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Delmarva Fishin' Reports - Winter 2024

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They’re very easy. Get a steam pot going and then toss them in for 5 - 7 minutes for smalls to mediums. Give the largest ones 10 minutes or so. When they’re done the operculum will fall off or being half off. At that point, pull them out and toss them into a bucket of ice water. Once they cool off, stick a prong or fork into them and you can pull them right out. 
 

To gut them, pull the back end off (the part deepest into the shell). Next, make a shallow incision where the siphon is and then slid your thumb through the incision to pop the siphon off and some tiny vessels connected to it. It’s pretty much clean after that aside from rinsing it under running water to scrub any remaining sand and grit off. Purging them before steaming also helps get rid of a slot of sand and grit. Give them a good drying before storing or freezing. 
 

They’re ready to eat at this point. For the largest ones I like to take a shave off a little bit of the outer skin by the foot to reduce chewiness. I haven’t found this necessary for smalls and mediums. 
 

You can use them for just about anything. In my house they go into soups, chowders, I add them to Italian dishes, Asian dishes, poke bowls, pickle them, or just enjoy as is with oil,  lemon, vinegar, and seasoning. Slice them thin or chunk them depending on your application. Very small ones we eat whole. 

 

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On 1/30/2024 at 6:50 PM, castnet said:

They’re very easy. Get a steam pot going and then toss them in for 5 - 7 minutes for smalls to mediums. Give the largest ones 10 minutes or so. When they’re done the operculum will fall off or being half off. At that point, pull them out and toss them into a bucket of ice water. Once they cool off, stick a prong or fork into them and you can pull them right out. 
 

To gut them, pull the back end off (the part deepest into the shell). Next, make a shallow incision where the siphon is and then slid your thumb through the incision to pop the siphon off and some tiny vessels connected to it. It’s pretty much clean after that aside from rinsing it under running water to scrub any remaining sand and grit off. Purging them before steaming also helps get rid of a slot of sand and grit. Give them a good drying before storing or freezing. 
 

They’re ready to eat at this point. For the largest ones I like to take a shave off a little bit of the outer skin by the foot to reduce chewiness. I haven’t found this necessary for smalls and mediums. 
 

You can use them for just about anything. In my house they go into soups, chowders, I add them to Italian dishes, Asian dishes, poke bowls, pickle them, or just enjoy as is with oil,  lemon, vinegar, and seasoning. Slice them thin or chunk them depending on your application. Very small ones we eat whole.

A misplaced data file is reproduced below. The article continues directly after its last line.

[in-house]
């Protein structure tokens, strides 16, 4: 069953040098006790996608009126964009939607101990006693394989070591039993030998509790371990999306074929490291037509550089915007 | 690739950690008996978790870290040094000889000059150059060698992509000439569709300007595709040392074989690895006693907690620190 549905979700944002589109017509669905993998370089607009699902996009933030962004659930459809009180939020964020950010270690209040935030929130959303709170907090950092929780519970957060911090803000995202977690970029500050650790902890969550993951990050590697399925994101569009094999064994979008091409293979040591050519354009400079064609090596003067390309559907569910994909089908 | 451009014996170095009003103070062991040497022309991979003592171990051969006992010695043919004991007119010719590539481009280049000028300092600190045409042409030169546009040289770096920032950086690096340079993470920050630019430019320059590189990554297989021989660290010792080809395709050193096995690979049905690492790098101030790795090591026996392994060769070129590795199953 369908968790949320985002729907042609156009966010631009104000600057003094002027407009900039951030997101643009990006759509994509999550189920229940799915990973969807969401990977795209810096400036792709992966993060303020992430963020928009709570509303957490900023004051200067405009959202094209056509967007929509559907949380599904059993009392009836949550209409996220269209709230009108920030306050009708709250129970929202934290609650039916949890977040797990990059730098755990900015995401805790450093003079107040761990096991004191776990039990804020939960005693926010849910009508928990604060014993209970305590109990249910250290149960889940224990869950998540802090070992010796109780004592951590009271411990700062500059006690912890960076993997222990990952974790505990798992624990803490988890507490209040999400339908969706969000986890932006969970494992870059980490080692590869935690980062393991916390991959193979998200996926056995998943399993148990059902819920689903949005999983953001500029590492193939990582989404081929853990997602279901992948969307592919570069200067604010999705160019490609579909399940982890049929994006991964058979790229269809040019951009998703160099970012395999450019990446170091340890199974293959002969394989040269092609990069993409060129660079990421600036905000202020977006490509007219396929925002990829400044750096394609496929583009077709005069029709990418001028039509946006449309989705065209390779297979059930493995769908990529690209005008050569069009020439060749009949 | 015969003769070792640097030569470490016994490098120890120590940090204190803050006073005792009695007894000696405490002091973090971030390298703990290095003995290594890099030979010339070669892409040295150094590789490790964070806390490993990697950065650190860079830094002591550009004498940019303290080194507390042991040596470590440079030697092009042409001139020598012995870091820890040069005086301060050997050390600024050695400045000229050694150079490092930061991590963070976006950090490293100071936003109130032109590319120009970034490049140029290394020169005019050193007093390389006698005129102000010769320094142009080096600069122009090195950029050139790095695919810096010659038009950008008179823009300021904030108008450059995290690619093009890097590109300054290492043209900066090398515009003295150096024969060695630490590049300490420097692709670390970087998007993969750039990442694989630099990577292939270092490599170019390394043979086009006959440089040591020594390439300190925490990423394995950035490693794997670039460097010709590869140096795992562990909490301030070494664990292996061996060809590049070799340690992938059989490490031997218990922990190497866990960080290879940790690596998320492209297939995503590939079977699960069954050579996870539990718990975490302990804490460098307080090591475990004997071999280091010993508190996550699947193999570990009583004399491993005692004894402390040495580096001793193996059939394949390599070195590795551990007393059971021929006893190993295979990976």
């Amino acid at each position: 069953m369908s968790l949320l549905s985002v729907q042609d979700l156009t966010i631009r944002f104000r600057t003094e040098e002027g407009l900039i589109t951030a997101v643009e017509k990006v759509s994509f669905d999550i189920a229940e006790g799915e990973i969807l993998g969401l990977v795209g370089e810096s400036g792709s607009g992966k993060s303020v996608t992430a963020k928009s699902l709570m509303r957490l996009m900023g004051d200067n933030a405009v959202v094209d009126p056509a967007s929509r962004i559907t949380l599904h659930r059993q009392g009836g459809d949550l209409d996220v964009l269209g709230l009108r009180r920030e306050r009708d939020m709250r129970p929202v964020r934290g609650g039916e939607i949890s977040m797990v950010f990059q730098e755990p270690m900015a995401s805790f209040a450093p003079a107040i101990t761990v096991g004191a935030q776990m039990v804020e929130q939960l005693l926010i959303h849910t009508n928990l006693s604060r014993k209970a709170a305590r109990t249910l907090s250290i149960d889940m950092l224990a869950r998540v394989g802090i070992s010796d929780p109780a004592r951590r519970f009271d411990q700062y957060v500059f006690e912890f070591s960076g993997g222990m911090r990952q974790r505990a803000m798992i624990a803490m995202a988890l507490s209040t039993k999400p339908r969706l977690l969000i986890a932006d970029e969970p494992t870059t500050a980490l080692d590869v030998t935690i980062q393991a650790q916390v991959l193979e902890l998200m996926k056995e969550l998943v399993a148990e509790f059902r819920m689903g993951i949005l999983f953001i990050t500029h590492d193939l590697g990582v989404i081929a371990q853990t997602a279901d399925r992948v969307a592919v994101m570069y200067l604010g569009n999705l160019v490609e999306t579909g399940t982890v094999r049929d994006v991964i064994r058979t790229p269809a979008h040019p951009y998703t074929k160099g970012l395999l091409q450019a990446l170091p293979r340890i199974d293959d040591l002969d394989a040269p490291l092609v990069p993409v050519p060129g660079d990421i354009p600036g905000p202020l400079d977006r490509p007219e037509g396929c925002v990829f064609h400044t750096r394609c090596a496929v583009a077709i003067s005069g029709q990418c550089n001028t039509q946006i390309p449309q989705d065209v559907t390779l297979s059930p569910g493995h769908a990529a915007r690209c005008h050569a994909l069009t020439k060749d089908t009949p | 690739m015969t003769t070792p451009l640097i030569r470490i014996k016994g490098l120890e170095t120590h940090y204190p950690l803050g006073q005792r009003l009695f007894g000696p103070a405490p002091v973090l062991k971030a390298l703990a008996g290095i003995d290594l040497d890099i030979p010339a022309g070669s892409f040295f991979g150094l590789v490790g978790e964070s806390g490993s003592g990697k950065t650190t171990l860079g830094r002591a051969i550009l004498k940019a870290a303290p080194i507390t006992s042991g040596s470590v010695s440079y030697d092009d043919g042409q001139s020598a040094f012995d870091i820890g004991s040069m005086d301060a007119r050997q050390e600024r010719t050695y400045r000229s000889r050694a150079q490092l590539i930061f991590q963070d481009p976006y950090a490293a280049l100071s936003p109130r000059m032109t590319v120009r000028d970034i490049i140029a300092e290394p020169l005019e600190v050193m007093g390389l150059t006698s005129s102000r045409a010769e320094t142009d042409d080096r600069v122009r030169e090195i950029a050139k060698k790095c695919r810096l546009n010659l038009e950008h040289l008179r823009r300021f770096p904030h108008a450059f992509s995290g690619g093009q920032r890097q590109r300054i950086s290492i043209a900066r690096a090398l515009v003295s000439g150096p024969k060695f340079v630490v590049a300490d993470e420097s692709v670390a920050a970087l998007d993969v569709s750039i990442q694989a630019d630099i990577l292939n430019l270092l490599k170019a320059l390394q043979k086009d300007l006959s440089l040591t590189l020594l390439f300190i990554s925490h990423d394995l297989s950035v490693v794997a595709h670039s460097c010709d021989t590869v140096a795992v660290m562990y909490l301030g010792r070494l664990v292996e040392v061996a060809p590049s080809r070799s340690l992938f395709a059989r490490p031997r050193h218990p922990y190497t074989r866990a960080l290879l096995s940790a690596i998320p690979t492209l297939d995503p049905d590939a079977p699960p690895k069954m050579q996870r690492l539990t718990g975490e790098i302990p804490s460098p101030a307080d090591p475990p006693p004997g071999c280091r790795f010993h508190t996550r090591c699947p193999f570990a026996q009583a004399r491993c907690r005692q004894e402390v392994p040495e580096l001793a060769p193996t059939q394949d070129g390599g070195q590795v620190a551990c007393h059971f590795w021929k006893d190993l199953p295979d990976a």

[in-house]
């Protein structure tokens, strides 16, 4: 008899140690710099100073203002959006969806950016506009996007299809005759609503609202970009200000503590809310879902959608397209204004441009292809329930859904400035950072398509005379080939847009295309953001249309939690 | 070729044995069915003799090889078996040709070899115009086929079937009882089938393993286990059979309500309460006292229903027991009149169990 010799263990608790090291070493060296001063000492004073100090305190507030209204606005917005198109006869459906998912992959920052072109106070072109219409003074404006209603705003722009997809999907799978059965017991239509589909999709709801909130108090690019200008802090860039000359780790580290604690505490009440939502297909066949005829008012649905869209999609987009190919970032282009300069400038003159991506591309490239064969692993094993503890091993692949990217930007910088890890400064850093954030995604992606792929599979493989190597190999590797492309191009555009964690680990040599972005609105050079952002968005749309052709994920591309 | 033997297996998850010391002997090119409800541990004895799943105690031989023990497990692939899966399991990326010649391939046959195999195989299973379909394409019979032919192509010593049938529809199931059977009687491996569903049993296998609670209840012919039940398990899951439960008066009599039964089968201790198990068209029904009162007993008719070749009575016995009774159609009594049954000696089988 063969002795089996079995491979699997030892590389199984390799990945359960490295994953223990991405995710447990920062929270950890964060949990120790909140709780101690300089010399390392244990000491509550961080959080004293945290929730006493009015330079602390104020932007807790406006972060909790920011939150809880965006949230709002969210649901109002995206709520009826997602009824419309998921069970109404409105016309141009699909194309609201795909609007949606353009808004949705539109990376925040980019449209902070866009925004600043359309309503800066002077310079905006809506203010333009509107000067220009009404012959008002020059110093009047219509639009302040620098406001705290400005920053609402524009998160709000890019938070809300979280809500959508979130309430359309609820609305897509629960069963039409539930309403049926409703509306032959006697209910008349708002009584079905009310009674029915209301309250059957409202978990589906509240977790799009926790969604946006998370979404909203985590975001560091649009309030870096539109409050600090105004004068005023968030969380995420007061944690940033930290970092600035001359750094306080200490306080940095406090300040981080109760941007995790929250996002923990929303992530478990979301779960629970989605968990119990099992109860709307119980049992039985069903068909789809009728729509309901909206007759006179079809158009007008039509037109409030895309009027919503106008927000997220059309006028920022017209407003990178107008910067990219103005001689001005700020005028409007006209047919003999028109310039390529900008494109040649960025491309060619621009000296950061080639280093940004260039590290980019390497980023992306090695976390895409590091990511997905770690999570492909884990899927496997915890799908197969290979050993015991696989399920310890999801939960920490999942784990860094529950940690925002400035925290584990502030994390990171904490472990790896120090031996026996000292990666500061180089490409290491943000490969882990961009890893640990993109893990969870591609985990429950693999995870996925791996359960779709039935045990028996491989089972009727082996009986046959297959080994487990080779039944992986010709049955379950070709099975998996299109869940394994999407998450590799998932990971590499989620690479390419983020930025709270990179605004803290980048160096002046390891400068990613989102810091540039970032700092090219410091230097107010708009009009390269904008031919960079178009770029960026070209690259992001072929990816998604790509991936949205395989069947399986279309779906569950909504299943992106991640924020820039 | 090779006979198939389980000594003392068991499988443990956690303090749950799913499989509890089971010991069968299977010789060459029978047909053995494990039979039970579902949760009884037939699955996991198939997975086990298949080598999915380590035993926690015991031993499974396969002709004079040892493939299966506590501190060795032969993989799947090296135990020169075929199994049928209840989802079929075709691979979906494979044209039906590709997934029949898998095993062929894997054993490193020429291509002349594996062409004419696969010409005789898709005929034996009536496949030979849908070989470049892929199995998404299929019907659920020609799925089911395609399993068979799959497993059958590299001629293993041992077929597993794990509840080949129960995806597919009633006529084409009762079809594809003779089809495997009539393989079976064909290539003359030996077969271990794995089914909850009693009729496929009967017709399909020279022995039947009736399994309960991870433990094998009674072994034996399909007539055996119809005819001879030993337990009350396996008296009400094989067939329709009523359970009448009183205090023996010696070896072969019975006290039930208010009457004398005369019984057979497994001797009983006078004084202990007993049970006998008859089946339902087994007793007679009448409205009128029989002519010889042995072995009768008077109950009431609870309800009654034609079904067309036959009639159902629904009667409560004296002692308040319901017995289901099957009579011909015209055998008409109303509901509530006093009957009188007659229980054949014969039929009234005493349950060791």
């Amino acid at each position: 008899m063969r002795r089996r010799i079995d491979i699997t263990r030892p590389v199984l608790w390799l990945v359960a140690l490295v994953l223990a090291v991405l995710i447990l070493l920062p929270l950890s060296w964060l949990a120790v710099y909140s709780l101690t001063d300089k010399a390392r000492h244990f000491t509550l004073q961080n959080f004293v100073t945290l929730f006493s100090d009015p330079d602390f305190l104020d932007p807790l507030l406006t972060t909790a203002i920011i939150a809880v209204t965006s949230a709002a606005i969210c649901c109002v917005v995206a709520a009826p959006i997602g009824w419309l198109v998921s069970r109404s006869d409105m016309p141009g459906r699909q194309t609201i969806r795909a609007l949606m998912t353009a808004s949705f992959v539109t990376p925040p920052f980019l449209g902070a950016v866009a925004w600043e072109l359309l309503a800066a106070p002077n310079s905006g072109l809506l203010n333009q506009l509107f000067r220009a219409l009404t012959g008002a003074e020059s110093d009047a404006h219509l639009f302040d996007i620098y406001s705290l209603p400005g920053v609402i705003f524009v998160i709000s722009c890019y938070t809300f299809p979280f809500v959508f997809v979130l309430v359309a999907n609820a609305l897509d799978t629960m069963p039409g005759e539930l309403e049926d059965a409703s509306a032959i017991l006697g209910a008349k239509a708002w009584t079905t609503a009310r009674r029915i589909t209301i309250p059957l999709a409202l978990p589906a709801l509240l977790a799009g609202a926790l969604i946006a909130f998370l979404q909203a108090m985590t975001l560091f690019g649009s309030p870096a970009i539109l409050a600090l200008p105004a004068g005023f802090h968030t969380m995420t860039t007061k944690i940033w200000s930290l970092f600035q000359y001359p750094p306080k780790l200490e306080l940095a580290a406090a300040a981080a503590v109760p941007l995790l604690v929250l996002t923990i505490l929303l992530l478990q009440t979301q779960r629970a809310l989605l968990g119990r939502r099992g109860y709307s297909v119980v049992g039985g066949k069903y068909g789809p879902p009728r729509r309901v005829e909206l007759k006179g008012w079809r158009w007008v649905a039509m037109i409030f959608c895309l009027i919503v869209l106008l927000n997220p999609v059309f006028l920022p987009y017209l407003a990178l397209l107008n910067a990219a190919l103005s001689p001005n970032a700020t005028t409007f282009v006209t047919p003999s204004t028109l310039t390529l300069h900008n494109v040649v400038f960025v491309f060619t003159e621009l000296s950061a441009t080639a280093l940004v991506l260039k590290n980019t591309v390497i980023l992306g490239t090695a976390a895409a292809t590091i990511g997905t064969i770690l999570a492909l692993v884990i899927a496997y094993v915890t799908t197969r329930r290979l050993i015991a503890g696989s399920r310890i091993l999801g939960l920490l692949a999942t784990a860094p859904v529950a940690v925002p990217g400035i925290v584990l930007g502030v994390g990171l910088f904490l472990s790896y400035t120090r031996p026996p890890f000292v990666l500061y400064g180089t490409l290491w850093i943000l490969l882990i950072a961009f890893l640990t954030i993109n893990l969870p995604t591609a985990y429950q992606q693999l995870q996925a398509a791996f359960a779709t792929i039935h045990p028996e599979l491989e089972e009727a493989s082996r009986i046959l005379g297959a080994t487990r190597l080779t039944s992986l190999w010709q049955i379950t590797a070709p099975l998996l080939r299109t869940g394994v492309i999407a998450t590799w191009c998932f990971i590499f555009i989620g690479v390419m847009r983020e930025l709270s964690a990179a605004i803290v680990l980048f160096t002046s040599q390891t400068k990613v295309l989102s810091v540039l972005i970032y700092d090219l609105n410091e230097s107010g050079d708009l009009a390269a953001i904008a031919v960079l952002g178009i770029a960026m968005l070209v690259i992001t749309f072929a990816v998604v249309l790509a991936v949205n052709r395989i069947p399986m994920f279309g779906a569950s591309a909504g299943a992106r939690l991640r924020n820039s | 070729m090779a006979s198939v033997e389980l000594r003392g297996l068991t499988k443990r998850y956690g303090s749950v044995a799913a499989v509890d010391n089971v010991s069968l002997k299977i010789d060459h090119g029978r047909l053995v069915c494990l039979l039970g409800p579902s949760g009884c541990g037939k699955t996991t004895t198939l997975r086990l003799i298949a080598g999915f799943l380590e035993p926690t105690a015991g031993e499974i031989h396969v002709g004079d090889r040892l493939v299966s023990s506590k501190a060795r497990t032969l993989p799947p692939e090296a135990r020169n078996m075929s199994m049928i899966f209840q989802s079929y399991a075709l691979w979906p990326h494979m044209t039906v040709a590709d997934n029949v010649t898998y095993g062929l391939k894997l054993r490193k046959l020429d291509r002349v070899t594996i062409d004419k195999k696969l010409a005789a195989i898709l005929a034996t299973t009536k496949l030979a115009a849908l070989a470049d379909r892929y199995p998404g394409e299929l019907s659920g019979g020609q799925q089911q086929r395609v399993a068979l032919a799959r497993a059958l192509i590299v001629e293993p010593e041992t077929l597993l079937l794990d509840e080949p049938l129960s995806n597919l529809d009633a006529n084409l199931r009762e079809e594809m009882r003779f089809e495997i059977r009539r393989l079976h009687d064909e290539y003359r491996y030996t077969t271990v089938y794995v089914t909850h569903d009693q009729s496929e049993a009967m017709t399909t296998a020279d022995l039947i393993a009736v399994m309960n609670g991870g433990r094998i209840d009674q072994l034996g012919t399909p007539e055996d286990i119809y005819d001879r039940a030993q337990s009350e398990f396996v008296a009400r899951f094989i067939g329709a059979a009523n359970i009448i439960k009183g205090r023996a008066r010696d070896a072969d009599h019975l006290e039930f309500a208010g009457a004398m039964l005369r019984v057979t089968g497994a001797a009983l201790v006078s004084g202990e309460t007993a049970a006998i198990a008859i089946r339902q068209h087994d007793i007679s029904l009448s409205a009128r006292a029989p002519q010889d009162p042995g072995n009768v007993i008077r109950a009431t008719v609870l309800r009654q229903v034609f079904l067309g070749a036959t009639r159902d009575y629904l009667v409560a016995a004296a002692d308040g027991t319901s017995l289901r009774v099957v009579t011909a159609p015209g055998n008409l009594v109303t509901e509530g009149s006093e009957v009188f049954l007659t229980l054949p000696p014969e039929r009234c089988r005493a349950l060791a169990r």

Very cool.  Do you just collet them on the beach? 

"all of jase's posts are valid." -Otter

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On 1/29/2024 at 3:34 AM, dena said:

Not fishing, so much, as shelling.

I drove down the beach, and easily picked up a 5 gallon bucket of Whelk shells in a couple of kilometers. Those type of shells are usually not found on the beach. Several shells still had the snail in them, and got tossed into the surf.

 

20240121_171622.jpg

Brooklyn Scungilli

The fact that an opinion has been widely held is no evidence whatever that it is not utterly absurd

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On 1/29/2024 at 7:54 PM, castnet said:

So you kept the ones you can’t eat and tossed back the ones you can?!
 

No empty shells in this bag. And I found out that suckers will actually pay money for the leftover shells I needed to get rid of anyway. 
IMG_3082.jpeg.79db356d39772506a197e9c6098b6d01.jpeg

Illegal in Delaware.  No recreational harvesting.   

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4 hours ago, DerrickT said:

Sad week in Delaware, former owner of henelopen bait and tackle Denise Willis passed and I learned this morning Gene Reynolds passed as well.

RIP, Dennis.

Capt, Frank Mundus. The man, the myth, the legand.
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Gene Reynolds, as in the rack?

Didn't know him, but it is sad a fine craftsman has passed.

RIP

Material abundance without character is the path of destruction.
-Thomas Jefferson
There are two ways to be fooled. One is to believe what isn't true; the other is to refuse to believe what is true.
-Soren Kierkegaard

 

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I wonder how well salted Welk would work for Tog or Sheepies. I bet they'd be really good for Spadefish bait.

"The sea, the great unifier, is man's only hope. Now, as never before,
the old phrase has a literal meaning: We are all in the same boat."
Jacques Cousteau

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OSV closed Sunday morning.

Material abundance without character is the path of destruction.
-Thomas Jefferson
There are two ways to be fooled. One is to believe what isn't true; the other is to refuse to believe what is true.
-Soren Kierkegaard

 

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